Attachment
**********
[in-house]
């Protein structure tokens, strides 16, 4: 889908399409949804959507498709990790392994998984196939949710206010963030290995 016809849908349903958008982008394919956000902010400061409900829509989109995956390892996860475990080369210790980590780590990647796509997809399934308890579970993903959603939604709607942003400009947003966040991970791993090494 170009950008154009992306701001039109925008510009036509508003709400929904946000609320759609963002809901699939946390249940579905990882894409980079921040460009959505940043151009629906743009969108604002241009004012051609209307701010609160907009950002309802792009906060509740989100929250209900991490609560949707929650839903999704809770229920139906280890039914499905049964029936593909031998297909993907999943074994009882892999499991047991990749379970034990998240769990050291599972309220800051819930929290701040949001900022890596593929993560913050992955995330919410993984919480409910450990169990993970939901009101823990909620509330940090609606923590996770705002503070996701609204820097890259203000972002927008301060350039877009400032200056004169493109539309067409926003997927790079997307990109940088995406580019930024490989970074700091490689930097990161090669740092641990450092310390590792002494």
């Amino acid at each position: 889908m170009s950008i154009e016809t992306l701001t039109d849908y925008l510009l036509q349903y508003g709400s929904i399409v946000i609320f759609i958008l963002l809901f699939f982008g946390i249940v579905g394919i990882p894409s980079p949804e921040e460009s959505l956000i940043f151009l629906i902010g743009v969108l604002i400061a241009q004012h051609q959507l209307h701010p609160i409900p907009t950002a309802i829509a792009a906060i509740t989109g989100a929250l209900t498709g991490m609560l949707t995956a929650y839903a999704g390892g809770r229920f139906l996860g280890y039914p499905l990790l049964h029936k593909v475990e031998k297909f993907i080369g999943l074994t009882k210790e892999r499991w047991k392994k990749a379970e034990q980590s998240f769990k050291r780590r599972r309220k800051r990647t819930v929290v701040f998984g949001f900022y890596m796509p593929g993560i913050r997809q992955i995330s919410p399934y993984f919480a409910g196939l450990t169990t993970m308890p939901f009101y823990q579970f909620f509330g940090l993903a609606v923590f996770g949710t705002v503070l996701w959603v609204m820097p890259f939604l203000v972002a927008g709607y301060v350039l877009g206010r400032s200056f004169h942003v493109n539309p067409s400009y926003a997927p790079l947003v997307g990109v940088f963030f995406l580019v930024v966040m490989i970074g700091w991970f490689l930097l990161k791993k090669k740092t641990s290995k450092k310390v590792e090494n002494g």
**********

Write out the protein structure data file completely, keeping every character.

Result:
[in-house]
């Protein structure tokens, strides 16, 4: 889908399409949804959507498709990790392994998984196939949710206010963030290995 016809849908349903958008982008394919956000902010400061409900829509989109995956390892996860475990080369210790980590780590990647796509997809399934308890579970993903959603939604709607942003400009947003966040991970791993090494 170009950008154009992306701001039109925008510009036509508003709400929904946000609320759609963002809901699939946390249940579905990882894409980079921040460009959505940043151009629906743009969108604002241009004012051609209307701010609160907009950002309802792009906060509740989100929250209900991490609560949707929650839903999704809770229920139906280890039914499905049964029936593909031998297909993907999943074994009882892999499991047991990749379970034990998240769990050291599972309220800051819930929290701040949001900022890596593929993560913050992955995330919410993984919480409910450990169990993970939901009101823990909620509330940090609606923590996770705002503070996701609204820097890259203000972002927008301060350039877009400032200056004169493109539309067409926003997927790079997307990109940088995406580019930024490989970074700091490689930097990161090669740092641990450092310390590792002494």
């Amino acid at each position: 889908m170009s950008i154009e016809t992306l701001t039109d849908y925008l510009l036509q349903y508003g709400s929904i399409v946000i609320f759609i958008l963002l809901f699939f982008g946390i249940v579905g394919i990882p894409s980079p949804e921040e460009s959505l956000i940043f151009l629906i902010g743009v969108l604002i400061a241009q004012h051609q959507l209307h701010p609160i409900p907009t950002a309802i829509a792009a906060i509740t989109g989100a929250l209900t498709g991490m609560l949707t995956a929650y839903a999704g390892g809770r229920f139906l996860g280890y039914p499905l990790l049964h029936k593909v475990e031998k297909f993907i080369g999943l074994t009882k210790e892999r499991w047991k392994k990749a379970e034990q980590s998240f769990k050291r780590r599972r309220k800051r990647t819930v929290v701040f998984g949001f900022y890596m796509p593929g993560i913050r997809q992955i995330s919410p399934y993984f919480a409910g196939l450990t169990t993970m308890p939901f009101y823990q579970f909620f509330g940090l993903a609606v923590f996770g949710t705002v503070l996701w959603v609204m820097p890259f939604l203000v972002a927008g709607y301060v350039l877009g206010r400032s200056f004169h942003v493109n539309p067409s400009y926003a997927p790079l947003v997307g990109v940088f963030f995406l580019v930024v966040m490989i970074g700091w991970f490689l930097l990161k791993k090669k740092t641990s290995k450092k310390v590792e090494n002494g």